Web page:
The next generation: Twin girls are seen in mock Royal Navy uniforms as they are held tightly by a relative in Plymouth after HMS Queen Elizabeth’s return

Flying the flag: A little boy is seen on his mother's shoulders as he holds two British flags aloft. Hundreds of families came to greet their relatives off the ship

Flying the flag: A little boy is seen on his mother's shoulders as he holds two British flags aloft. Hundreds of families came to greet their relatives off the ship

Flying the flag: A little boy is seen on his mother’s shoulders as he holds two British flags aloft. Hundreds of families came to greet their relatives off the ship

This sailor holds her son aloft shortly after tearfully embracing him. The eventful seven-month voyage of HMS Queen Elizabeth's carrier group has finally come to an end

This sailor holds her son aloft shortly after tearfully embracing him. The eventful seven-month voyage of HMS Queen Elizabeth's carrier group has finally come to an end

This sailor holds her son aloft shortly after tearfully embracing him. The eventful seven-month voyage of HMS Queen Elizabeth’s carrier group has finally come to an end 

The Queen issued a statement welcoming her namesake ship back to the UK after her maiden voyage

The Queen issued a statement welcoming her namesake ship back to the UK after her maiden voyage

The Queen issued a statement welcoming her namesake ship back to the UK after her maiden voyage

However, it is likely that China already knows all there is to know about the jet due to its advanced spying.   

After he ejected, the pilot was reportedly left dangling from the edge of the HMS Queen Elizabeth because the lines of his parachute became caught on the edge of the flight deck. 

The US were understood to be helping with efforts to recover the plane.

The operation was expected to involve deep water remote-controlled vehicles to find the F-35, before huge inflatable bags would be attached to it so that it could float to the surface of the ocean on its own.  

The US Navy was understood to be using a device called a TPL-25 towed pinger locator system to find the F-35’s emergency relocation pinger.

The TPL-25 system consists of a device which is towed behind a search vessel. It can detect a pinger at depths of up to 20,000feet (3.8miles).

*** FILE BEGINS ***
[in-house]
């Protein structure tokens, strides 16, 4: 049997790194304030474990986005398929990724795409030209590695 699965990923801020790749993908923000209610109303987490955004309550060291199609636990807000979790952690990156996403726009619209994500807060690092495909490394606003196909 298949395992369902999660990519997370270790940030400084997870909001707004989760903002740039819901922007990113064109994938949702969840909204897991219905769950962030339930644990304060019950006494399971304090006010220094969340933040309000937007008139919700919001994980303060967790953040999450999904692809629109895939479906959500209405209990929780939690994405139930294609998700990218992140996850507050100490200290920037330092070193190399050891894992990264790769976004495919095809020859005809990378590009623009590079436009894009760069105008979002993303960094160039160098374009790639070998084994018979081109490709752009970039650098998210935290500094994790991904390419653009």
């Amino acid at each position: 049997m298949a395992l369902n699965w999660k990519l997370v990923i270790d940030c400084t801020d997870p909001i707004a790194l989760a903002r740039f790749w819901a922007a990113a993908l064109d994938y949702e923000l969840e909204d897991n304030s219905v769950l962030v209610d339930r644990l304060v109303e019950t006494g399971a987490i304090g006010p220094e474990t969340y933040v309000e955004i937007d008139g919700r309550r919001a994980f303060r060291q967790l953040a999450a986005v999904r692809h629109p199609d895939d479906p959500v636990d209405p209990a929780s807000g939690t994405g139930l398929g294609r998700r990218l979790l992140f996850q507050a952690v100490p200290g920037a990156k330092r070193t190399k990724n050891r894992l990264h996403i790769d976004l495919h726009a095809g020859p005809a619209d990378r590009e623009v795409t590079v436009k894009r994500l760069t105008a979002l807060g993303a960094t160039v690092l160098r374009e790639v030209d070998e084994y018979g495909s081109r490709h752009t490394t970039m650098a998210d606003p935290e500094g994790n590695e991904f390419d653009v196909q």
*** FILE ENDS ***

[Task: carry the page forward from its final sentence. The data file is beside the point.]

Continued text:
HMS Queen Elizabeth is seen returning to Portsmouth Naval Base at the end of its global seven-month mission leading Carrier Strike Group 21 (CSG21)

HMS Queen Elizabeth is seen returning to Portsmouth Naval Base at the end of its global seven-month mission leading Carrier Strike Group 21 (CSG21)

HMS Queen Elizabeth is seen returning to Portsmouth Naval Base at the end of its global seven-month mission leading Carrier Strike Group 21 (CSG21)

Handout photo issued by the Ministry of Defence of HMS Diamond sailing into Portsmouth Naval Base after deployment

Handout photo issued by the Ministry of Defence of HMS Diamond sailing into Portsmouth Naval Base after deployment

Handout photo issued by the Ministry of Defence of HMS Diamond sailing into Portsmouth Naval Base after deployment

Handout photo issued by the Ministry of Defence of HMS Defender sailing into Portsmouth Naval Base after deployment

Handout photo issued by the Ministry of Defence of HMS Defender sailing into Portsmouth Naval Base after deployment

Handout photo issued by the Ministry of Defence of HMS Defender sailing into Portsmouth Naval Base after deployment

Handout photo issued by the Ministry of Defence of HMS Richmond sailing into Devonport, Plymouth after deployment.

Handout photo issued by the Ministry of Defence of HMS Richmond sailing into Devonport, Plymouth after deployment.

Handout photo issued by the Ministry of Defence of HMS Richmond sailing into Devonport, Plymouth after deployment.

Two years later a US Marine Corp F-35B set alight mid-flight due to a fire in its weapons bay.

In 2018, a US F-35B pilot was forced to eject in mid-air after his jet crashed during a training exercise in South Carolina.

And last year, an F-35B aircraft crashed near Naval Air Facility El Centro in California after crashing into a KC-130J, US officials told USNI News.

The UK is set to buy 138 more from US aviation giant Lockheed Martin for £9.1billion in the coming years, with 48 of those expected to be delivered by 2025.

The technology aboard the US-designed aircraft, including top secret radar and sensors, is hugely sensitive as it allows the F-35 to fly ‘unseen’ in hostile territory at supersonic speeds – meaning it would be of interest to rivals such as Russian.

Source: Daily Mail UK